This environmentally friendly quantum sensor runs on sunlight

Quantum technology goes green.

A new version of highly sensitive magnetic field sensors does away with the power-hungry lasers that previous devices relied on to make their measurements, and replaces them with sunlight. Lasers can consume about 100 watts of power – like keeping a bright lightbulb burning. The innovation may relieve quantum sensors of this energy requirement. The result is a state-of-the-art, eco-friendly prototype, researchers report in an upcoming issue of Physical Check X Energy.

The big twist is in how The device uses sunlight. It does not use solar cells to convert light into electricity. Instead, sunlight does the job of laser light, says Jiangfeng Du, a physicist at the University of Science and Technology of China in Hefei.

Quantum magnetometers often include a powerful green laser to measure magnetic fields. The laser shines on a diamond that contains atomic defects (SN: 02/26/08). The defects are created when nitrogen atoms replace some of the carbon atoms that make up pure diamonds. The green laser causes the nitrogen defects to fluoresce, emitting red light whose intensity depends on the strength of the surrounding magnetic fields.

The new quantum sensor also needs the green light. This is plentiful in sunlight, as seen in the green wavelengths reflected off tree leaves and grass. To collect enough of it to power their magnetometer, Du and his colleagues replaced the laser with a 15 centimeter diameter lens to collect sunlight. Then they filtered the light to remove all colors except green and focused it on a diamond with nitrogen atom defects. The result is a red fluorescence that indicates magnetic field strengths, just like laser-equipped magnetometers.

A prototype lens filters green light from sunlight onto a diamond-based sensor below.
Green light shining on the diamond-based sensor in a quantum device can be used to measure magnetic fields. In this prototype, a lens (above) collects sunlight that is filtered to leave only green wavelengths of light. This green light offers an environmentally friendly alternative to the light produced by energy-hungry lasers that traditional quantum devices rely on.Yunbin Zhu/University of Science and Technology of China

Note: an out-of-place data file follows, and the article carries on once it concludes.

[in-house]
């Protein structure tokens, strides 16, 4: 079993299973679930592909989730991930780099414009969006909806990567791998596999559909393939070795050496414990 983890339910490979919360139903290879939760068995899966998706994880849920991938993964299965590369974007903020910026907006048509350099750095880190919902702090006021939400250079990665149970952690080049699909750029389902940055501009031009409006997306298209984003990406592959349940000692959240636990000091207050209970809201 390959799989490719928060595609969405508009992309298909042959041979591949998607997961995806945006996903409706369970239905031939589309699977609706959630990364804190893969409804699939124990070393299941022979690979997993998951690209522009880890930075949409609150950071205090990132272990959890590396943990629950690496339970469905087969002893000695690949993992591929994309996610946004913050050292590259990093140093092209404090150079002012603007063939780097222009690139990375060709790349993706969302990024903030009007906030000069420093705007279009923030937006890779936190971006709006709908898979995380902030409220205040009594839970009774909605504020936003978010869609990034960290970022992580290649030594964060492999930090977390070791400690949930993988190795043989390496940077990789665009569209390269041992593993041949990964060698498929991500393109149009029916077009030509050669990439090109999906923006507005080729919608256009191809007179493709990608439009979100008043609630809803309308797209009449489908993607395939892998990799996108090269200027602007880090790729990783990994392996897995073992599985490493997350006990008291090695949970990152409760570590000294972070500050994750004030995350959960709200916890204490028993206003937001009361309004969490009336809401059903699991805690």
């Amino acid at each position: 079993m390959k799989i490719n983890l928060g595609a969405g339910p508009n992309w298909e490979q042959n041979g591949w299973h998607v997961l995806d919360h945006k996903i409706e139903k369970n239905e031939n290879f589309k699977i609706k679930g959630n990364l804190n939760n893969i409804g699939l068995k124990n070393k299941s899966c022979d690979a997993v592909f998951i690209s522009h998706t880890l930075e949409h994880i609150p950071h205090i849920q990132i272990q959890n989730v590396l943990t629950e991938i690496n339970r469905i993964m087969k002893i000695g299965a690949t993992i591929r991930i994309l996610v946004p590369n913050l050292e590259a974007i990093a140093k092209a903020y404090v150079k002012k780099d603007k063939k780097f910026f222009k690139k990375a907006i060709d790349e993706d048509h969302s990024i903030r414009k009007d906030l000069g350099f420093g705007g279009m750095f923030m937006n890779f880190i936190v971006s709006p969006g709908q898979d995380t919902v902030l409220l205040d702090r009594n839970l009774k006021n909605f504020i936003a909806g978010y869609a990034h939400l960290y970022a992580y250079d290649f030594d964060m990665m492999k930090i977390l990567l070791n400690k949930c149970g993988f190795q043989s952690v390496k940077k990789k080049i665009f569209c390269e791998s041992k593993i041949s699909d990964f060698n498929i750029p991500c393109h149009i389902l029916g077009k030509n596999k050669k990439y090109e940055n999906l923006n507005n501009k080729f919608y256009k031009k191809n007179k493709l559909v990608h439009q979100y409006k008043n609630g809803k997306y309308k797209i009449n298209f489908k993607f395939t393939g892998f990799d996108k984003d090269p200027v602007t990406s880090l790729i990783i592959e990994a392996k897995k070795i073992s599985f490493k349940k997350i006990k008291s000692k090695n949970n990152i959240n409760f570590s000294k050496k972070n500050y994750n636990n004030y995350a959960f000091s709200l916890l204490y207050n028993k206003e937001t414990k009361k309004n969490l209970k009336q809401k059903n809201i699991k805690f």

Switching energy from one type to another, as happens when solar cells collect light and generate electricity, is an inherently inefficient process (SN: 07/26/17). The researchers claim that avoiding the conversion of sunlight into electricity to power lasers makes their approach three times more efficient than would be possible with solar cells powering lasers.

“I’ve never seen other reports linking solar research to quantum technologies,” says Yen-Hung Lin, a physicist at the University of Oxford who wasn’t involved in the study. “It could well spark an interest in this unexplored direction, and we could see more interdisciplinary research in the field of energy.”

Quantum devices sensitive to other things, like electric fields or pressure, could also benefit from the sunlight-driven approach, the researchers say. In particular, space-based quantum technology could harness the intense sunlight outside of Earth’s atmosphere to provide light tailored to quantum sensors. The remaining light in wavelengths that the quantum sensors don’t use could be relegated to solar cells that power the electronics that process the quantum signals.

The sunlight-powered magnetometer is just a first step in the merging of quantum and green technology. “In its current state, this device is primarily for development purposes,” says Du. “We expect that the devices will be used for practical purposes. But there [is] a lot to do.”

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